Anti-ESG legislators’ interpretation of US DOL rule “inconsistent” with its historical guidance.
Proposed Republican legislation seeing to reinstate the Trump administration’s ‘pecuniary/non-pecuniary’ rules related to the incorporation of ESG factors in pension fund investments and proxy voting will not pass the Senate, experts told ESG Investor.
Earlier this month, the House Committee on Education and Workforce introduced four bills – HR5337, HR5338, HR5339 and HR5340 – looking to amend the US Department of Labor’s (DOL) Employee Retirement Income Security Act of 1974 (ERISA). The act effectively sets minimum standards to protect users of private sector retirement plans.
“These bills seek to replace the sensible policy allowing retirement plan fiduciaries to consider all financially relevant information when making investment decisions with the ill-defined, unworkable ‘pecuniary/non-pecuniary’ framework,” said Bryan McGannon, Managing Director of investor network US Sustainable Investment Forum (US SIF).
“Our members find the pecuniary versus non-pecuniary rules to be vague and not well-suited to the realities of the investment industry. ESG data can be material to the risk and/or return of an investment.”
But it is unlikely that any of these bills will make it beyond the Republican-led House, according to Josh Lichtenstein, Partner and Head of ERISA Fiduciary Practice at law firm Ropes & Gray.
“Their journey will likely end there, as there’s virtually no chance of Senate passage for any of the four bills,” he told ESG Investor, adding that even in the event they did make it through Congress, they would “almost certainly” face a veto from the Biden administration.
McGannon shared similar sentiments, adding that the four bills “have no chance of becoming law during this Congress”.
In March, the US Senate voted to overturn the DOL’s new rule that confirms evaluating ESG factors in investment selection is consistent with fiduciary duty, only for President Joe Biden to veto the resolution.
Although the Democrats have a majority in the Senate, the previous challenge from Republicans passed as Democrat US Senators Joe Machin and Jon Tester voted in favour, and another two Democrat senators were ill.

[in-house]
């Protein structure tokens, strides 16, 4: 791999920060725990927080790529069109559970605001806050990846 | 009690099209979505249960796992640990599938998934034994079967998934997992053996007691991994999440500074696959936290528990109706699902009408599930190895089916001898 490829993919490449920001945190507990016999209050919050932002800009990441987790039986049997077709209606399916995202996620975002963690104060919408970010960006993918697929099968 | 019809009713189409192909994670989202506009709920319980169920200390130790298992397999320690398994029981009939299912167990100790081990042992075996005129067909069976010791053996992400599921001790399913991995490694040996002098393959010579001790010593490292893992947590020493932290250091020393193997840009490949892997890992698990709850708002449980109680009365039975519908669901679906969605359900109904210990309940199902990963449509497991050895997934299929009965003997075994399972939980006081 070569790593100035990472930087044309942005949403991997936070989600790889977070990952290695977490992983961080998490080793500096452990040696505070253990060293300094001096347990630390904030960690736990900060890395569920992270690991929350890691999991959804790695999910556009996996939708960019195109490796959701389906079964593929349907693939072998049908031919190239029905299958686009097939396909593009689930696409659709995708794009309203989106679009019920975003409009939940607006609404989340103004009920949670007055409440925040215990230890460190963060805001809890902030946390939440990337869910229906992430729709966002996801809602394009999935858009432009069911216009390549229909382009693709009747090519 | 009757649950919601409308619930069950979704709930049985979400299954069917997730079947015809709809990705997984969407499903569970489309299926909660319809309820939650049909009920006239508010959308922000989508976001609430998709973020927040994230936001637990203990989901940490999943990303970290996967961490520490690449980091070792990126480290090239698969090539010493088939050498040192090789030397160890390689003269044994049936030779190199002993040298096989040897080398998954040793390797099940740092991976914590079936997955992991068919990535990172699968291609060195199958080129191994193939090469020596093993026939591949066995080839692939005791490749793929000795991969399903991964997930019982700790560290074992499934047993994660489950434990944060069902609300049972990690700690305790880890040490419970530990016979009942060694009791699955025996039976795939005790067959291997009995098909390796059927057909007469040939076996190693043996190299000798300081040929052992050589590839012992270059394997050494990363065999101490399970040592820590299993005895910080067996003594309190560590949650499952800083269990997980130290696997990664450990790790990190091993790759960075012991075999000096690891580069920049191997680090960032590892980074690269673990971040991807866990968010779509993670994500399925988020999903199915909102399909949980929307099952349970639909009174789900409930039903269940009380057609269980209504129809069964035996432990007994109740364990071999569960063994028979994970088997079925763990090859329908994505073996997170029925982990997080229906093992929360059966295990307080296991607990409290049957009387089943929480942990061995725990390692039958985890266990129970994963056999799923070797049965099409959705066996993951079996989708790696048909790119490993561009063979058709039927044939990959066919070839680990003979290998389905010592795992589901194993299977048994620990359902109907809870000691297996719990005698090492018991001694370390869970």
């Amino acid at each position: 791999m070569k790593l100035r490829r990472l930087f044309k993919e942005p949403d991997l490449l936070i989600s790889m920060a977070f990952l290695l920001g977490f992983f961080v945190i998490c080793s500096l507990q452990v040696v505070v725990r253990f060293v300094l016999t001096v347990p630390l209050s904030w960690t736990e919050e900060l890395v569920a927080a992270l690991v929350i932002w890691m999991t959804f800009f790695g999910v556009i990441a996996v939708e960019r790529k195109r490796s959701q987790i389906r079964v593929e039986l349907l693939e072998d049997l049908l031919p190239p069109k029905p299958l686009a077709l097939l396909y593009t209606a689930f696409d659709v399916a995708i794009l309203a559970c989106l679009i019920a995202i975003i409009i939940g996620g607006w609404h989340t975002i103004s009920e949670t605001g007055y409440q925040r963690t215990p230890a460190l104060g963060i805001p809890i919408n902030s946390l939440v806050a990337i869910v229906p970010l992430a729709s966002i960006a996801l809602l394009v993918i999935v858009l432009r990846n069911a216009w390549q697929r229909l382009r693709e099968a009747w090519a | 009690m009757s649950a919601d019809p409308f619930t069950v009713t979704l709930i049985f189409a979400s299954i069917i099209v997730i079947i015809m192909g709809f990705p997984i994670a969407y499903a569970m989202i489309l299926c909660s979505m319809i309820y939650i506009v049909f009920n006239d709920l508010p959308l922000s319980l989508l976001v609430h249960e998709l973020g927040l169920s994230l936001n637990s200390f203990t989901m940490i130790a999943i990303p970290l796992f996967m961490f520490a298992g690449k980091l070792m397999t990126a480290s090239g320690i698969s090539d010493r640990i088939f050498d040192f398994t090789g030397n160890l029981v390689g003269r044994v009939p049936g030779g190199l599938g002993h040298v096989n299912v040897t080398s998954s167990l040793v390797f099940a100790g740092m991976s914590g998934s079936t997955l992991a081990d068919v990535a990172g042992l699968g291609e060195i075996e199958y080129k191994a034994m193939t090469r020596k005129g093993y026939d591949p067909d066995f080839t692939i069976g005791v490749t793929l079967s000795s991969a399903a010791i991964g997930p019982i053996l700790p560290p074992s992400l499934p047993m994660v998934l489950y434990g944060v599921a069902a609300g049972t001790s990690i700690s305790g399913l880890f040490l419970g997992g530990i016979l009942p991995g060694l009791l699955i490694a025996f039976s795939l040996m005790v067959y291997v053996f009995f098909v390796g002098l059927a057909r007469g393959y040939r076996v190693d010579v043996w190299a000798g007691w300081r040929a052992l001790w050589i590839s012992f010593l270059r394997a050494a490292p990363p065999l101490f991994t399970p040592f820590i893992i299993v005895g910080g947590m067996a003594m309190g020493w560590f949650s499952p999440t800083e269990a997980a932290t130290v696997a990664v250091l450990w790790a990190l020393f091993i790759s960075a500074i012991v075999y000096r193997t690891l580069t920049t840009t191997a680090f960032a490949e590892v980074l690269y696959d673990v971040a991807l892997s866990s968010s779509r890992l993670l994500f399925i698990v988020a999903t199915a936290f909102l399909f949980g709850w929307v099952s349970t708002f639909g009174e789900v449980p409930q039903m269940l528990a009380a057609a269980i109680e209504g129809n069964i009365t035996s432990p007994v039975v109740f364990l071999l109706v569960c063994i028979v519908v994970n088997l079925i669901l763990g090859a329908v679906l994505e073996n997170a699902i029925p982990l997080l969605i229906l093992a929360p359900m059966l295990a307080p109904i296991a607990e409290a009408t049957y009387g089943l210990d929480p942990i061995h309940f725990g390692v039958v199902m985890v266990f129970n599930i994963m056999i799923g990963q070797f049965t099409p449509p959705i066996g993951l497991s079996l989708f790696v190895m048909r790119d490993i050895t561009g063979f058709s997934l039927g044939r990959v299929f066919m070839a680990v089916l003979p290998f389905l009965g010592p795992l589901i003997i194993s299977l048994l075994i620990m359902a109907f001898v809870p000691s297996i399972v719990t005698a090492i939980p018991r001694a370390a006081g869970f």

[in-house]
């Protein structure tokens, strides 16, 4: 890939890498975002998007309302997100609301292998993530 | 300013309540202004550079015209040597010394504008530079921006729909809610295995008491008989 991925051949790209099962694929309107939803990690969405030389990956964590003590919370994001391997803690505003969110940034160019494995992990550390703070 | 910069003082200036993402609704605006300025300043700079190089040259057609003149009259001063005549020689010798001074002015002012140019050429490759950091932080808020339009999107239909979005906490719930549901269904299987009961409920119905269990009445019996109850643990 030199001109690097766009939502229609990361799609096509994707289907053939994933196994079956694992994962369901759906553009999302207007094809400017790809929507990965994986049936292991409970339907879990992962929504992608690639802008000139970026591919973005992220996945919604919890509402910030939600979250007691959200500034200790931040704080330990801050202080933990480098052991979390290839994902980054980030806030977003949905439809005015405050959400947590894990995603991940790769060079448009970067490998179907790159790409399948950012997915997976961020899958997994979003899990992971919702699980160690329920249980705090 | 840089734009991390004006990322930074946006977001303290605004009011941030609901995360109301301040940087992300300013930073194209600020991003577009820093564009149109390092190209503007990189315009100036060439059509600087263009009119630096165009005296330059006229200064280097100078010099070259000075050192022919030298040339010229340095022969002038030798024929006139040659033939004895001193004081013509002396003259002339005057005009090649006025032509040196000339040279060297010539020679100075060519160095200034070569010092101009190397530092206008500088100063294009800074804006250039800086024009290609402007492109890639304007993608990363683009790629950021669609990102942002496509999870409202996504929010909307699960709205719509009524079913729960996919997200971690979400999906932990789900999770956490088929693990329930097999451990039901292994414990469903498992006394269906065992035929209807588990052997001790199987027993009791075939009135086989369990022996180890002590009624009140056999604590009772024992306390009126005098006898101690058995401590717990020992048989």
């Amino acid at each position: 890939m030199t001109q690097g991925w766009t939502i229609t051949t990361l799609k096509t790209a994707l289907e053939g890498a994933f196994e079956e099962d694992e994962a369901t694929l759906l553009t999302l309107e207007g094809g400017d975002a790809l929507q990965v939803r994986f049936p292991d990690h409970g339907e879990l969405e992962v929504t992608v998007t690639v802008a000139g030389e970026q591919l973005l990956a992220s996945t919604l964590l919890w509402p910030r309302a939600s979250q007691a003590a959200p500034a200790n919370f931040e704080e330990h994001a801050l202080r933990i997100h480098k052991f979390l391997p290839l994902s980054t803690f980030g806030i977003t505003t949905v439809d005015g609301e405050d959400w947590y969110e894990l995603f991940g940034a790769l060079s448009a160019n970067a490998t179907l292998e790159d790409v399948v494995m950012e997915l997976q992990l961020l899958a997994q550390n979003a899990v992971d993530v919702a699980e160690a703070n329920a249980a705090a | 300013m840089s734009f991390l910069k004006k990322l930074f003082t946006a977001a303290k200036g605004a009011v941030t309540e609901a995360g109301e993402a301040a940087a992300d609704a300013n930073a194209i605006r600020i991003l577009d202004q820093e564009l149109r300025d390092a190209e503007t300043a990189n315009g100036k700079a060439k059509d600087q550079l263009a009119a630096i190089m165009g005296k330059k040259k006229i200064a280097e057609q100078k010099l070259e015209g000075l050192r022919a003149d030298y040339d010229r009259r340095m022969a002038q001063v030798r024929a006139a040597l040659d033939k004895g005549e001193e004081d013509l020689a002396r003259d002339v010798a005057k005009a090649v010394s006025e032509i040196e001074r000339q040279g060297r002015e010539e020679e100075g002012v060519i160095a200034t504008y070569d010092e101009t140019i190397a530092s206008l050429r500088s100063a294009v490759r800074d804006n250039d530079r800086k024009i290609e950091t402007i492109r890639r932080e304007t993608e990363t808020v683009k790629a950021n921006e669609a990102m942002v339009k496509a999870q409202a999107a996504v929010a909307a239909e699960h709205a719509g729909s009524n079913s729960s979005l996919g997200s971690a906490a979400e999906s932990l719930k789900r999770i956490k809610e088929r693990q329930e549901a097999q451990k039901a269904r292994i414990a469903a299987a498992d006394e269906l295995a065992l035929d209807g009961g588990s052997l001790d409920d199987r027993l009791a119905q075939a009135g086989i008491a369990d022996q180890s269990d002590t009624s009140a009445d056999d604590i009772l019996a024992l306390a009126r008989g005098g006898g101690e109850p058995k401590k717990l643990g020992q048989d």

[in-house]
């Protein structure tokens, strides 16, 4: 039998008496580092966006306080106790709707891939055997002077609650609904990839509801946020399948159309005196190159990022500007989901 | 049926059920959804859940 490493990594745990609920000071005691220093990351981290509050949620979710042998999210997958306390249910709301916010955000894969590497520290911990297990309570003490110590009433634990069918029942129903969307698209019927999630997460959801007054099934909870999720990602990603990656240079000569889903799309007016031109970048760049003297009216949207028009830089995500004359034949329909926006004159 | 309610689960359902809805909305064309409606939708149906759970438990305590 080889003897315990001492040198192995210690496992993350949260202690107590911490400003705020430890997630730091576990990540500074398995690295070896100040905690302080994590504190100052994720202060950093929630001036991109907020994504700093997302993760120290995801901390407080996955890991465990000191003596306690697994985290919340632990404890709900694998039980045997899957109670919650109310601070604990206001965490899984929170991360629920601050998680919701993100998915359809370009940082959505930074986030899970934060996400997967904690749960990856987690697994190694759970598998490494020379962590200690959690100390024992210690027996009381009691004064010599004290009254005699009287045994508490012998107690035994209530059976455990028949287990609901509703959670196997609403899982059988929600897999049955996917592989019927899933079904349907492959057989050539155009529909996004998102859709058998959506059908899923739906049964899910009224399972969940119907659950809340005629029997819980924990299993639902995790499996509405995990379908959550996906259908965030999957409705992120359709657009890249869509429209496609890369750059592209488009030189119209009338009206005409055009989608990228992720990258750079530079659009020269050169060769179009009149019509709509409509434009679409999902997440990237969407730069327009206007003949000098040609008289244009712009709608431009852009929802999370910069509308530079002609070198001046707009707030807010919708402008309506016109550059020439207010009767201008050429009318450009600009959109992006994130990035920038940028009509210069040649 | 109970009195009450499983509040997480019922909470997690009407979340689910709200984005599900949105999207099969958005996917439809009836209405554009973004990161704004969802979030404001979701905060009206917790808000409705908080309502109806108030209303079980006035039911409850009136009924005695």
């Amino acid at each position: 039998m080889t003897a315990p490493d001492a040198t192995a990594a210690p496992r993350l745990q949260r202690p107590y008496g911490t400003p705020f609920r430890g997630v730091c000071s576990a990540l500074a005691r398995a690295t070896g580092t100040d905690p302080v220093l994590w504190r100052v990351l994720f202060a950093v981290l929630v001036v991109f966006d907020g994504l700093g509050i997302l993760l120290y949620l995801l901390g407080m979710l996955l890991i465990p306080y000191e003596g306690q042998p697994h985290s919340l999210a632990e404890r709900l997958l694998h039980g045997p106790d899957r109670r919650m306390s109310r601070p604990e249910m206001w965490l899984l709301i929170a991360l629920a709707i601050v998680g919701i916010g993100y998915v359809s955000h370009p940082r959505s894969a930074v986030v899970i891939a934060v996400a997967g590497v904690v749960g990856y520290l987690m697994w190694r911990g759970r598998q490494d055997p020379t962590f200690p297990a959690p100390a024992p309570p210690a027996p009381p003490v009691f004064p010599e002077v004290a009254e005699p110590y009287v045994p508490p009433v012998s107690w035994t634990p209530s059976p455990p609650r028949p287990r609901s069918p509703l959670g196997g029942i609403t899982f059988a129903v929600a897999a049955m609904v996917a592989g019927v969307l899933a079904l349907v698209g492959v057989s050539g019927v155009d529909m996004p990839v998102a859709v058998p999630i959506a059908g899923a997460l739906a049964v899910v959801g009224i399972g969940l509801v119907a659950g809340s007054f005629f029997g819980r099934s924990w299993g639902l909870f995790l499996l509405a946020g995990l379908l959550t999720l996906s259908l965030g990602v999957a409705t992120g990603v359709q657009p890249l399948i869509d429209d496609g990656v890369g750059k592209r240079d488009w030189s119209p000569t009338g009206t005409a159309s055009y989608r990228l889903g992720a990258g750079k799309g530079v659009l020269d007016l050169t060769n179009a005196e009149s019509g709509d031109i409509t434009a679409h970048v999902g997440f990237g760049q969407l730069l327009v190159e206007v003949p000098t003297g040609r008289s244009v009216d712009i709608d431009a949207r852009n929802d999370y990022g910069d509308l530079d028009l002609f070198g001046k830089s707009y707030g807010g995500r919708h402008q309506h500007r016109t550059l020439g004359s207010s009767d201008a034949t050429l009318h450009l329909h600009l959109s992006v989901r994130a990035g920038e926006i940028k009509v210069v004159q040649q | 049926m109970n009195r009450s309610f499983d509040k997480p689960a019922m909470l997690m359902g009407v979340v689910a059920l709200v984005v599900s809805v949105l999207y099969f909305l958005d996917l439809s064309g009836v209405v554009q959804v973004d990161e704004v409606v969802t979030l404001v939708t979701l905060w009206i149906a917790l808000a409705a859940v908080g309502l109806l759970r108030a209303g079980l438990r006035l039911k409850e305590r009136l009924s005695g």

Both said that the four bills are better understood as a “messaging exercise” used to demonstrate Republican resistance to the DOL’s current rule, which they characterise as a pro-ESG.
“Members of Congress want to be on record about issues even if they won’t become law,” said McGannon. “They want to signal to their voters and allies that they have taken a position.”
Lichtenstein said characterisation of the DOL rule as pro-ESG was inaccurate. Established by the Biden administration, the department “mandates neutrality” by fiduciaries when considering investment factors.
“It does not show favouritism towards ESG; rather, it demands neutrality,” said Lichtenstein, adding that the DOL rule and ERISA serves as a “fundamental principle”, ensuring that in all cases, the interests of pension plan participants are not subordinated to other considerations.
“Its relevance only becomes apparent if you interpret it to mean that ERISA fiduciaries must consider ESG factors,” he said, noting that such an interpretation is “inconsistent” with the historical guidance provided by the DOL.
“The department has consistently maintained the position that fiduciaries responsible for investing retirement assets have the authority to determine which factors are relevant for consideration,” he said.
Published in November last year, the ‘Prudence and Loyalty in Selecting Plan Investments and Exercising Shareholder Rights’ rule clarifies that a fiduciary of pension plans can consider ESG as a material factor that can inform their investment and proxy voting decisions.
It follows an executive order signed by President Joe Biden in May 2021 and serves as a direct reversal of two rules issued in 2020 by the former President Donald Trump, which the DOL said “unnecessarily restrained plan fiduciaries’ ability to weigh [ESG] factors when choosing investments, even when those factors would benefit plan participants financially”.
Anti-ESG in perpetuity
According to Lichtenstein, GOP lawmakers will continue with their anti-ESG agenda. With a Republican-led House and Democratic-led Senate, it’s unlikely there will be enough support to change the law, but the next White House administration could overwrite the DOL’s current rule and reinstate Trump’s anti-ESG measures.
“In the future, hypothetical Republican administrations might take a different approach,” he said, noting that while the rule isn’t under threat right now, it doesn’t guarantee that a future administration will maintain the same stance.
Lichtenstein noted that the “most serious threat” to the DOL’s ESG rule was the litigation battle in the Northern District of Texas.
On 21 September, the court rejected across the board a challenge asserted by 25 Republican state attorneys-general that the 2022 Biden administration rule violated both ERISA and the Administrative Procedures Act (APA).
“The Federal Court decision last week in Texas by a very conservative judge to allow the DOL ESG rules to stand was a significant blow to the opponents of the rule,” said US SIF’s McGannon.
The Texas ruling is expected to be appealed to the Fifth Circuit Court of Appeals.
The continued efforts of anti-ESG movement bring uncertainty that “benefits nobody”, especially when it concerns pension assets and long-term investments, said Lichtenstein.
“In the long-run uncertainty is undesirable.”